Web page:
The shocking way newspapers wrote about the now-debunked ‘gay gene’ in 1993

Members of LGBT rights group OutRage at the Lesbian and Gay Pride event, London in 1993

A resurfaced newspaper clipping about the now-debunked ‘gay gene’ has underlined just how much has changed for gay rights.

Research published this week confirmed that there is no single gene that causes people to be gay, although genetic factors do hold a significant sway over people’s sexuality.

The notion of a singular gay gene was first suggested by a study in 1993, and at the time, there was a bonanza of coverage in the British media.

In 1993, Daily Mail claimed gay gene findings ‘raise abortion hopes’.

When the Daily Mail newspaper wrote about the finding in 1993, it did so under the headline “Abortion hope after ‘gay genes’ finding”.

The article raises the prospect of eugenics, claiming: “Isolation of the genes [that cause homosexuality] means it could soon be possible to predict whether a baby will be gay and give the mother the option of an abortion.”

The Mail article predicted that the research is “likely to cause a storm among radical gay and pro-life groups as well as medical interest groups already concerned about the ethics of research on human genes”.

Gay gene abortion debate was called out at the time.

The suggestion of aborting gay babies was raised in several other outlets at the time, though many expressed their revulsion with the idea.

People columnist Carol Sarler wrote: “What do we say of the woman who will opt for an abortion rather than for raising a gentle, caring boy who might – only might, mind you – grow up to love another gentle, caring boy?

“We say that she is a warped dysfunctional monster who – if forced to have the child – will make the child’s life hell. We say that no child should be forced to have her as a parent.”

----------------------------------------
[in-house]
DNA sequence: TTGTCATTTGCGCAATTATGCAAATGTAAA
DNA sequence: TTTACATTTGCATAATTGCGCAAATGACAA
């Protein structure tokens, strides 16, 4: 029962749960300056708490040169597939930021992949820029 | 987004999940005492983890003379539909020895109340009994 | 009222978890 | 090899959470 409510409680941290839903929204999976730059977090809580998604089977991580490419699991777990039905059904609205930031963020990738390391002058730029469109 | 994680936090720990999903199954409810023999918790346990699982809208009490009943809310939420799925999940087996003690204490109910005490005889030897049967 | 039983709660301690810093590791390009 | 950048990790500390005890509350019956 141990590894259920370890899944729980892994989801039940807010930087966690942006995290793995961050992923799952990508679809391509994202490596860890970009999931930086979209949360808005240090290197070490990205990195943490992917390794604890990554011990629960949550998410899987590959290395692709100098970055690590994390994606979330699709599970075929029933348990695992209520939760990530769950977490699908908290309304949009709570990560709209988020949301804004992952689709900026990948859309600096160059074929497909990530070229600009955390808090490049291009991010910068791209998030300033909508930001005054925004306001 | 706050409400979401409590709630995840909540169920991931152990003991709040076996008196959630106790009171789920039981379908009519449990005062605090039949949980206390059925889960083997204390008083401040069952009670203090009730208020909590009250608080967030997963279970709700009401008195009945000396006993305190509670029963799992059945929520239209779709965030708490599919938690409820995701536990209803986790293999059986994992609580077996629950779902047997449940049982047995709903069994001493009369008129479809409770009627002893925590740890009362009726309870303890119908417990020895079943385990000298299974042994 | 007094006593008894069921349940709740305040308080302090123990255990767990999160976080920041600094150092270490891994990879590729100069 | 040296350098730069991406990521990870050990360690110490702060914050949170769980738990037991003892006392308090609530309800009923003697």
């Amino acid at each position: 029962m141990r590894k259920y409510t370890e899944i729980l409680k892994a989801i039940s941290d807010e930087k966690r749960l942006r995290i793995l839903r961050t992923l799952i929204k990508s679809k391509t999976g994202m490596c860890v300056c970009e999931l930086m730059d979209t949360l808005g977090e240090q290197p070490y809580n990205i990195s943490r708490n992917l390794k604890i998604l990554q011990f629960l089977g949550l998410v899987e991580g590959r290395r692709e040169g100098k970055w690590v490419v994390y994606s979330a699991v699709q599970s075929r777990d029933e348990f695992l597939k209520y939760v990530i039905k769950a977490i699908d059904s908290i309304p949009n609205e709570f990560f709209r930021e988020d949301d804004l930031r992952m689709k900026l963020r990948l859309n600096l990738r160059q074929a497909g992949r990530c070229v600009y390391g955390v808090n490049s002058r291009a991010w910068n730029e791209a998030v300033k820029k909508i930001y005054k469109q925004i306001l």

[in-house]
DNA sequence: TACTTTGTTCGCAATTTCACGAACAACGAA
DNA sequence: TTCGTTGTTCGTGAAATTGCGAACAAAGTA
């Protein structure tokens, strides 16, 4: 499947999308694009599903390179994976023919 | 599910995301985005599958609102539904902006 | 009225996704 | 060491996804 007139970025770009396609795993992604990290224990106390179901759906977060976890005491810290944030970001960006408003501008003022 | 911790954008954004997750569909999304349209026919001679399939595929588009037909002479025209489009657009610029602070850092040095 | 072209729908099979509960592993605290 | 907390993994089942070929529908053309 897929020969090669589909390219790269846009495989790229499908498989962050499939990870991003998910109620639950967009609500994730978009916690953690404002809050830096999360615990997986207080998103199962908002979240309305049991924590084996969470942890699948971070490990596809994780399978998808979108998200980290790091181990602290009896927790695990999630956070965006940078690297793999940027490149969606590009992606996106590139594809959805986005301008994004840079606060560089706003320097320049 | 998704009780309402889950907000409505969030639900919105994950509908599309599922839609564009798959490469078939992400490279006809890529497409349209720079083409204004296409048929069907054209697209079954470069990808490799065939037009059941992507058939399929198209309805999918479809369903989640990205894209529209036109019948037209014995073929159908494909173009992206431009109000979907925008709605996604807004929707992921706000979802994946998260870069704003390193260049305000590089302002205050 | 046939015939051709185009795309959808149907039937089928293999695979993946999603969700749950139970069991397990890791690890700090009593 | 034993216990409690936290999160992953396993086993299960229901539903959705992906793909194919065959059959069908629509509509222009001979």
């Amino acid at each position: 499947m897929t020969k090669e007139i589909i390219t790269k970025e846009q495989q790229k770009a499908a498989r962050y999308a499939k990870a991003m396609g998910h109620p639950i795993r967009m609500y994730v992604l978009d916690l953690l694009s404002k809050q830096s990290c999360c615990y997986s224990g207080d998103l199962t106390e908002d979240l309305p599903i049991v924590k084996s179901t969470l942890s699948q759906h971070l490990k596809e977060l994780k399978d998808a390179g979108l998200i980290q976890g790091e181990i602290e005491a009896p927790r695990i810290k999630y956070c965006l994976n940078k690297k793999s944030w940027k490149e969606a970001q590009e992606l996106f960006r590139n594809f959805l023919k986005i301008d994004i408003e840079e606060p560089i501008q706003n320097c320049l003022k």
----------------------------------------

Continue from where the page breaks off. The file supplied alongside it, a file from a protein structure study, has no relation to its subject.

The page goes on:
Meanwhile, ITN carried an interview with a shopper at London’s Gay’s the Word bookshop, who asked: “What kind of society is it where people would even contemplate carrying out an abortion just because the unborn child might be gay?”

Sir Ian McKellen, then a prominent campaigner at Stonewall, noted at the time that “the announcement was leapt upon with lurid enthusiasm across the media”.

Michael Cashman and Ian McKellen at an LGBT+ protest march in 1988

Michael Cashman and Ian McKellen at an LGBT+ protest march in 1988 (Holborn/Mirrorpix/Getty Images)

He wrote: “The one overriding issue was whether a mother should or should not have the right to abort her gay foetus. In other words, what a problem we gays cause our parents.

“We don’t provide them with grandchildren – but then the laws of adoption, fostering and donor insemination hugely discourage gay or lesbian parenting.

“We are assumed to lead unhappy, unstable and lonely lives (some of us do. Unable to be honest at work where for the most part homosexuality is acceptable grounds for dismissal).

“All this talk of abortion might well unnerve the most well adjusted gay man… I wonder how many more lesbian and gay young people, unable to face their parents’ disapproval, are now considering the final solution to society’s homophobia.”